Inappropriate behavior is unequivocally not tolerated at St. Joseph’s Indian School. A zero-tolerance policy is strictly enforced throughout our programs. In addition to internal policies, we are a member of the Coalition of Residential Excellence (CORE), which is a national organization committed to ensuring quality care for children and youth in residential communities. St. Joseph’s is accredited by the Council on Accreditation, which imposes rigid standards in all aspects of our organization, particularly regarding the health, safety and rights of clients/students.
There are several policies in place at St. Joseph’s to protect our students from abuse.
- The employee conduct policy clearly outlines acceptable and unacceptable behavior. Violation of this policy is grounds for immediate dismissal.
- St. Joseph’s extensive hiring process requires all applicants to submit to a background check and finger printing. For houseparent applicants, extensive interviews are conducted by multiple staff and conclude with the candidate sharing dinner in a St. Joseph’s home with students and current houseparents. Feedback is solicited from all staff who come in contact with the candidate.
- Security cameras are strategically placed in student areas, including the school, homes and rec center. Footage is reviewed daily.
- All staff are mandatory reporters.
Students and staff receive annual training and education.
- All staff in contact with students are required to complete Safe & Sacred Environment Training.
- All staff in contact with students are trained in the personal boundaries guidelines set forth by Christian Brothers Services.
- Child Services staff members are trained in Life Space Crisis Intervention, which provides a roadmap through conflict, turning crisis situations into learning opportunities.
- To appropriately respond to a crisis, or a potential crisis, SJIS utilizes the Nonviolent Crisis Intervention Program (CPI).
- The organization has three certified CPI instructors.
- CPI’s main goal is to teach crisis prevention; staff are specifically trained in CPI’s Crisis Development Model for de-escalation.
- Physical restraint of a student will occur only as a last resort when staff and/or students are put in a situation of danger.
- Child Services staff and student mentors receive special training in identifying victim and offender behaviors.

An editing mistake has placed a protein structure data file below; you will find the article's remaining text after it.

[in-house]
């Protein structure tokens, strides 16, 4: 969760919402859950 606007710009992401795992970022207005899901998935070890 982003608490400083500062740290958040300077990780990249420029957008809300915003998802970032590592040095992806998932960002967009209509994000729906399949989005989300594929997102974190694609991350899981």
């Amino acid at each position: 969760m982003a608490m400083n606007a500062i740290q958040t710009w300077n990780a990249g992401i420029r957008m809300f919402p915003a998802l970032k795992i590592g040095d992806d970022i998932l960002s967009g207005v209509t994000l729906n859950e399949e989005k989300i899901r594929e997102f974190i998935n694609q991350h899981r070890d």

- Students and Child Services staff participate in the Olweus Bullying Prevention Program, which works to reduce existing bullying problems, prevent new problems and support better peer relations.
- Called to Protect educates and empowers children to protect themselves and others by recognizing and reporting any sort of suspicious behavior.
- Starting in second grade, students participate in Lakota Circles of Hope. With age-appropriate lessons, this curriculum is a culturally-specific approach to help students learn to protect themselves by setting clear boundaries, developing a safety plan and saying no to unhealthy relationships or behaviors. After eighth grade, high school students keep working on these skills through Daughters of Tradition and Sons of Tradition groups.
- Family Service Counselors complete a “Safety Checklist” with students twice each year, asking questions about specific bullying, safety and abuse issues. Any information that meets reporting criteria is reported to the Department of Social Services and/or law enforcement.
What if someone came forward now and said he/she was previously abused or mistreated at St. Joseph’s Indian School?
- A reconciliation hotline is in place to report allegations and serve as a counseling referral service.
- The hotline can be reached at 1-888-216-7961.
At St. Joseph’s Indian School, we strive for honesty, integrity and the highest moral standards. We are dedicated to the families we serve and work with our Parent Advisory Council to regularly review and improve the policies and procedures that keep our students safe. We are proud to partner with families to care for the whole child — mind, body, heart and spirit.